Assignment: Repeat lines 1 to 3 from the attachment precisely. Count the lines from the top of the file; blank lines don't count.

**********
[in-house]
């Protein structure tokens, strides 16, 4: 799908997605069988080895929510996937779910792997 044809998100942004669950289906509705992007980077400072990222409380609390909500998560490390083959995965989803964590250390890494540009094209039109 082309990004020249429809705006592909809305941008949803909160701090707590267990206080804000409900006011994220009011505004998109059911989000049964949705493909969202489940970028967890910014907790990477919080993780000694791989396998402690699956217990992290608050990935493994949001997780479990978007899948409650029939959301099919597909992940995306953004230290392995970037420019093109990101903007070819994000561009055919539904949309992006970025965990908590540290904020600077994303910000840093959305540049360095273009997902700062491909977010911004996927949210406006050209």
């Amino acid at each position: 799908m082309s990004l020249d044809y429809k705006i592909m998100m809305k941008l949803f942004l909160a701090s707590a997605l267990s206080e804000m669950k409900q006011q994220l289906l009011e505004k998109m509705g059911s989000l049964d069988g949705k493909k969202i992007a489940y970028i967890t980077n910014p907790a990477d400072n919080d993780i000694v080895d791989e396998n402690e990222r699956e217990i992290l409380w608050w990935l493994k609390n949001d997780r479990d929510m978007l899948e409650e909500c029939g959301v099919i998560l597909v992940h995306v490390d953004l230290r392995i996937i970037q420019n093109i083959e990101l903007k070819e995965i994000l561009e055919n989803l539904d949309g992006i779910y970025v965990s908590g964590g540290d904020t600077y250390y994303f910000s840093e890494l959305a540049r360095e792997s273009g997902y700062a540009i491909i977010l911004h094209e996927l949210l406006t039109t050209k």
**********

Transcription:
[in-house]
């Protein structure tokens, strides 16, 4: 799908997605069988080895929510996937779910792997 044809998100942004669950289906509705992007980077400072990222409380609390909500998560490390083959995965989803964590250390890494540009094209039109 082309990004020249429809705006592909809305941008949803909160701090707590267990206080804000409900006011994220009011505004998109059911989000049964949705493909969202489940970028967890910014907790990477919080993780000694791989396998402690699956217990992290608050990935493994949001997780479990978007899948409650029939959301099919597909992940995306953004230290392995970037420019093109990101903007070819994000561009055919539904949309992006970025965990908590540290904020600077994303910000840093959305540049360095273009997902700062491909977010911004996927949210406006050209």
């Amino acid at each position: 799908m082309s990004l020249d044809y429809k705006i592909m998100m809305k941008l949803f942004l909160a701090s707590a997605l267990s206080e804000m669950k409900q006011q994220l289906l009011e505004k998109m509705g059911s989000l049964d069988g949705k493909k969202i992007a489940y970028i967890t980077n910014p907790a990477d400072n919080d993780i000694v080895d791989e396998n402690e990222r699956e217990i992290l409380w608050w990935l493994k609390n949001d997780r479990d929510m978007l899948e409650e909500c029939g959301v099919i998560l597909v992940h995306v490390d953004l230290r392995i996937i970037q420019n093109i083959e990101l903007k070819e995965i994000l561009e055919n989803l539904d949309g992006i779910y970025v965990s908590g964590g540290d904020t600077y250390y994303f910000s840093e890494l959305a540049r360095e792997s273009g997902y700062a540009i491909i977010l911004h094209e996927l949210l406006t039109t050209k």